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This is part of my daily commute to work. My reaction when I read this article?

"Aw fuck."

Since repairing a horrific stretch of tarmac between Eglinton Toll and the M74 flyover this is now one of the most incident free stretches of road I use.

I have a feeling that may change for the worse.

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brooksby replied to Jack Osbourne snr | 7 years ago
0 likes

Jack Osbourne snr wrote:

This is part of my daily commute to work. My reaction when I read this article? "Aw fuck." Since repairing a horrific stretch of tarmac between Eglinton Toll and the M74 flyover this is now one of the most incident free stretches of road I use. I have a feeling that may change for the worse.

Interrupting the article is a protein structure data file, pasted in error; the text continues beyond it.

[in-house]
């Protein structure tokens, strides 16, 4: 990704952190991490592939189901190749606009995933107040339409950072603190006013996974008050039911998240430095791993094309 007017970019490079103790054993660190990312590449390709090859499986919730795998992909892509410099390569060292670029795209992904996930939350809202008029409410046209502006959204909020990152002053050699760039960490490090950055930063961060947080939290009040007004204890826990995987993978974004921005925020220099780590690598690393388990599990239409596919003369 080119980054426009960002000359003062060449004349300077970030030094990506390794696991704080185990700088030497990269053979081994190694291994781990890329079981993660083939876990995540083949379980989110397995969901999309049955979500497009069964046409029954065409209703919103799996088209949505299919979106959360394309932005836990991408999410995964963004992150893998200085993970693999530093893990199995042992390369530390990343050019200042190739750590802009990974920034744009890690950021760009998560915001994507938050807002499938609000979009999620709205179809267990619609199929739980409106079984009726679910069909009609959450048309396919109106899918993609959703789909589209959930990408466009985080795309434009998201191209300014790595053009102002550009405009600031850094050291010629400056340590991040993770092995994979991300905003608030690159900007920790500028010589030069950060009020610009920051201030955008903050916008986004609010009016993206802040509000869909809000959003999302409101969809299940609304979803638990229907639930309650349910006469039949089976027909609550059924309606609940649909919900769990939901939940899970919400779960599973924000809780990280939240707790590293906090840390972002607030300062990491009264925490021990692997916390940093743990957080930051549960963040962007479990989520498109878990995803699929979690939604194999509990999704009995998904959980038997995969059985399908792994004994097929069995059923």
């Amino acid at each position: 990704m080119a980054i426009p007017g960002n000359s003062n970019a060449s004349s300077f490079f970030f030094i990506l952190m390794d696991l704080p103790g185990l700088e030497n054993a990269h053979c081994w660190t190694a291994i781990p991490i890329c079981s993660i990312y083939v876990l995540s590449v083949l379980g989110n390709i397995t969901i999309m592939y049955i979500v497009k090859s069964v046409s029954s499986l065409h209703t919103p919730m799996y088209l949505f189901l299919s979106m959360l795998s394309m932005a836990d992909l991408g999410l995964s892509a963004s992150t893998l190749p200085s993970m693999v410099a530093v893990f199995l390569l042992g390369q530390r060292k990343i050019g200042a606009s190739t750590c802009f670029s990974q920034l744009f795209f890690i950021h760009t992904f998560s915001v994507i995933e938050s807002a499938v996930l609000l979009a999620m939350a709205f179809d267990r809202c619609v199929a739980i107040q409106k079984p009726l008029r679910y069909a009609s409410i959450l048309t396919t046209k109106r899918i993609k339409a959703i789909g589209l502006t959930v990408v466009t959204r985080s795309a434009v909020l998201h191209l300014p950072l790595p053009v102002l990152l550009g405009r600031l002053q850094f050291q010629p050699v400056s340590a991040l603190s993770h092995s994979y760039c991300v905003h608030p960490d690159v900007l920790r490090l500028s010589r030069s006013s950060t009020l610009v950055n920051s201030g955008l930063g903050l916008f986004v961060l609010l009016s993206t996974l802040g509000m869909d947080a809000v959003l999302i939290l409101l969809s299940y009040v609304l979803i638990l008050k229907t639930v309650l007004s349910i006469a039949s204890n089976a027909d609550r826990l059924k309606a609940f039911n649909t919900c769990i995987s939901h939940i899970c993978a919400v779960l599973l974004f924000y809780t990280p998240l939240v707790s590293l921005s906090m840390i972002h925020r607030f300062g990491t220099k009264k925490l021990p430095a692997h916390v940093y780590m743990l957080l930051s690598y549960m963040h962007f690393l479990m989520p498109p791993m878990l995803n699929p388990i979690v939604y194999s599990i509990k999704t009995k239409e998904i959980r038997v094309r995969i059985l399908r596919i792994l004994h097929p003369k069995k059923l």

Unfortunately, that will happen, pretty definitely. Build any new infrastructure and driver behaviour in adjacent roads becomes worse, "cos those cyclists aren't using what's been built for them".

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handlebarcam | 7 years ago
1 like

That's £21.67 per centimetre.

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Cranquebec | 7 years ago
0 likes

I'm sorry but from my experience of riding in Glasgow I don't share the optimism of this article. In fact, I'm wondering if the segregation of the route signals a lack of ambition to tackle some of the issues facing cyclists who live in the city.

What the article or plan doesn't really say is that the 'Southside Corridor' or what is locally known as Victoria Road is already a popular route for cyclists esp commuters and much of their route into the city centre already turns into a road for bikes, buses and taxis. In short, traffic is already segregated.